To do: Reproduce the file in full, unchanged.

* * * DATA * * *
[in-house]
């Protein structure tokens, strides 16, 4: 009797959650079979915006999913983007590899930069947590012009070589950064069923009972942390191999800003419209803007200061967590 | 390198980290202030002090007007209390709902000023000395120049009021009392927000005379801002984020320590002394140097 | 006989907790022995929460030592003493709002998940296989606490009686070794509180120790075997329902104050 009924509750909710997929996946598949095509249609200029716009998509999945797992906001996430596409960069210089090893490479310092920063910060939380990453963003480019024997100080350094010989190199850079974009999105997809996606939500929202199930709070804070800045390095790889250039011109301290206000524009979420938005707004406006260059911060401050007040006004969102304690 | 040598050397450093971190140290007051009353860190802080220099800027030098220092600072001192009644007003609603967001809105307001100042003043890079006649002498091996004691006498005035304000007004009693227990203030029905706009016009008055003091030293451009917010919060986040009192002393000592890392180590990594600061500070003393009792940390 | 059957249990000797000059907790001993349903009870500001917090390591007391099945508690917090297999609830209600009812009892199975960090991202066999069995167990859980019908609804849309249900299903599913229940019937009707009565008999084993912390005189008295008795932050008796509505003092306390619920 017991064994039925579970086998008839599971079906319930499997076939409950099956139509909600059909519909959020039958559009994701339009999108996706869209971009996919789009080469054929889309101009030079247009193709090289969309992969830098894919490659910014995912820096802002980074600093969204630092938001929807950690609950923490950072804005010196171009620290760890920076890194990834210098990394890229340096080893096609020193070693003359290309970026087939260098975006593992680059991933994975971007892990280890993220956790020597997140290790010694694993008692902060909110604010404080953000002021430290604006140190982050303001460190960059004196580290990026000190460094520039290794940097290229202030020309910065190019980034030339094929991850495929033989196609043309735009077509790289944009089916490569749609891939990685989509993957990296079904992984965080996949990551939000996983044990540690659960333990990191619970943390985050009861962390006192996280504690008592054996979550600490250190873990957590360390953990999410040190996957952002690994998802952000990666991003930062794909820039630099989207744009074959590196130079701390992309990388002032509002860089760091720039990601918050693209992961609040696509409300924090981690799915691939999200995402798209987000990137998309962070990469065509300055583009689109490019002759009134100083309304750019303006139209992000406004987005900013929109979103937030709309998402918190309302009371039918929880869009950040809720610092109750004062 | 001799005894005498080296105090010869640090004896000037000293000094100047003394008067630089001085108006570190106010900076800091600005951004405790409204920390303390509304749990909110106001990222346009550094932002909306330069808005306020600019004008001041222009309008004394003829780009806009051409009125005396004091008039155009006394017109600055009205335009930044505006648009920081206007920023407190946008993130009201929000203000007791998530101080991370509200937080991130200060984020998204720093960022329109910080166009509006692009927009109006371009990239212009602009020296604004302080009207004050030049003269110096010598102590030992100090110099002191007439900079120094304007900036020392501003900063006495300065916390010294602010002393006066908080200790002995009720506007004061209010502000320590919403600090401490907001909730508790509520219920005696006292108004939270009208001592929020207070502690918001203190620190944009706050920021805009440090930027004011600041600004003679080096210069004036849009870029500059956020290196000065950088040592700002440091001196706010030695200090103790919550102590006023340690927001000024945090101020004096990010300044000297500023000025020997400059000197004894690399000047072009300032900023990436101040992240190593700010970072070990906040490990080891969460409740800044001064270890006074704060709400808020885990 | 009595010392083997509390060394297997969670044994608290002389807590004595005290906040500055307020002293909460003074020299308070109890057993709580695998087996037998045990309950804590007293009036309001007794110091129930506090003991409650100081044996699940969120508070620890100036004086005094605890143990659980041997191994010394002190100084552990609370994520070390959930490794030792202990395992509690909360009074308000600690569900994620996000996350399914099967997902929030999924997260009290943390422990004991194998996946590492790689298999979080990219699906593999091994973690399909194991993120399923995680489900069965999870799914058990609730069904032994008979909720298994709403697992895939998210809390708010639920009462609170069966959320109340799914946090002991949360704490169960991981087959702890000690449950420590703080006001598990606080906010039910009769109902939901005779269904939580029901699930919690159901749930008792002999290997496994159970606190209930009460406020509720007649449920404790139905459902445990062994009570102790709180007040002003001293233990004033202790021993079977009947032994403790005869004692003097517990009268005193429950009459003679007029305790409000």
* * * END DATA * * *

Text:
[in-house]
């Protein structure tokens, strides 16, 4: 009797959650079979915006999913983007590899930069947590012009070589950064069923009972942390191999800003419209803007200061967590 | 390198980290202030002090007007209390709902000023000395120049009021009392927000005379801002984020320590002394140097 | 006989907790022995929460030592003493709002998940296989606490009686070794509180120790075997329902104050 009924509750909710997929996946598949095509249609200029716009998509999945797992906001996430596409960069210089090893490479310092920063910060939380990453963003480019024997100080350094010989190199850079974009999105997809996606939500929202199930709070804070800045390095790889250039011109301290206000524009979420938005707004406006260059911060401050007040006004969102304690 | 040598050397450093971190140290007051009353860190802080220099800027030098220092600072001192009644007003609603967001809105307001100042003043890079006649002498091996004691006498005035304000007004009693227990203030029905706009016009008055003091030293451009917010919060986040009192002393000592890392180590990594600061500070003393009792940390 | 059957249990000797000059907790001993349903009870500001917090390591007391099945508690917090297999609830209600009812009892199975960090991202066999069995167990859980019908609804849309249900299903599913229940019937009707009565008999084993912390005189008295008795932050008796509505003092306390619920 017991064994039925579970086998008839599971079906319930499997076939409950099956139509909600059909519909959020039958559009994701339009999108996706869209971009996919789009080469054929889309101009030079247009193709090289969309992969830098894919490659910014995912820096802002980074600093969204630092938001929807950690609950923490950072804005010196171009620290760890920076890194990834210098990394890229340096080893096609020193070693003359290309970026087939260098975006593992680059991933994975971007892990280890993220956790020597997140290790010694694993008692902060909110604010404080953000002021430290604006140190982050303001460190960059004196580290990026000190460094520039290794940097290229202030020309910065190019980034030339094929991850495929033989196609043309735009077509790289944009089916490569749609891939990685989509993957990296079904992984965080996949990551939000996983044990540690659960333990990191619970943390985050009861962390006192996280504690008592054996979550600490250190873990957590360390953990999410040190996957952002690994998802952000990666991003930062794909820039630099989207744009074959590196130079701390992309990388002032509002860089760091720039990601918050693209992961609040696509409300924090981690799915691939999200995402798209987000990137998309962070990469065509300055583009689109490019002759009134100083309304750019303006139209992000406004987005900013929109979103937030709309998402918190309302009371039918929880869009950040809720610092109750004062 | 001799005894005498080296105090010869640090004896000037000293000094100047003394008067630089001085108006570190106010900076800091600005951004405790409204920390303390509304749990909110106001990222346009550094932002909306330069808005306020600019004008001041222009309008004394003829780009806009051409009125005396004091008039155009006394017109600055009205335009930044505006648009920081206007920023407190946008993130009201929000203000007791998530101080991370509200937080991130200060984020998204720093960022329109910080166009509006692009927009109006371009990239212009602009020296604004302080009207004050030049003269110096010598102590030992100090110099002191007439900079120094304007900036020392501003900063006495300065916390010294602010002393006066908080200790002995009720506007004061209010502000320590919403600090401490907001909730508790509520219920005696006292108004939270009208001592929020207070502690918001203190620190944009706050920021805009440090930027004011600041600004003679080096210069004036849009870029500059956020290196000065950088040592700002440091001196706010030695200090103790919550102590006023340690927001000024945090101020004096990010300044000297500023000025020997400059000197004894690399000047072009300032900023990436101040992240190593700010970072070990906040490990080891969460409740800044001064270890006074704060709400808020885990 | 009595010392083997509390060394297997969670044994608290002389807590004595005290906040500055307020002293909460003074020299308070109890057993709580695998087996037998045990309950804590007293009036309001007794110091129930506090003991409650100081044996699940969120508070620890100036004086005094605890143990659980041997191994010394002190100084552990609370994520070390959930490794030792202990395992509690909360009074308000600690569900994620996000996350399914099967997902929030999924997260009290943390422990004991194998996946590492790689298999979080990219699906593999091994973690399909194991993120399923995680489900069965999870799914058990609730069904032994008979909720298994709403697992895939998210809390708010639920009462609170069966959320109340799914946090002991949360704490169960991981087959702890000690449950420590703080006001598990606080906010039910009769109902939901005779269904939580029901699930919690159901749930008792002999290997496994159970606190209930009460406020509720007649449920404790139905459902445990062994009570102790709180007040002003001293233990004033202790021993079977009947032994403790005869004692003097517990009268005193429950009459003679007029305790409000």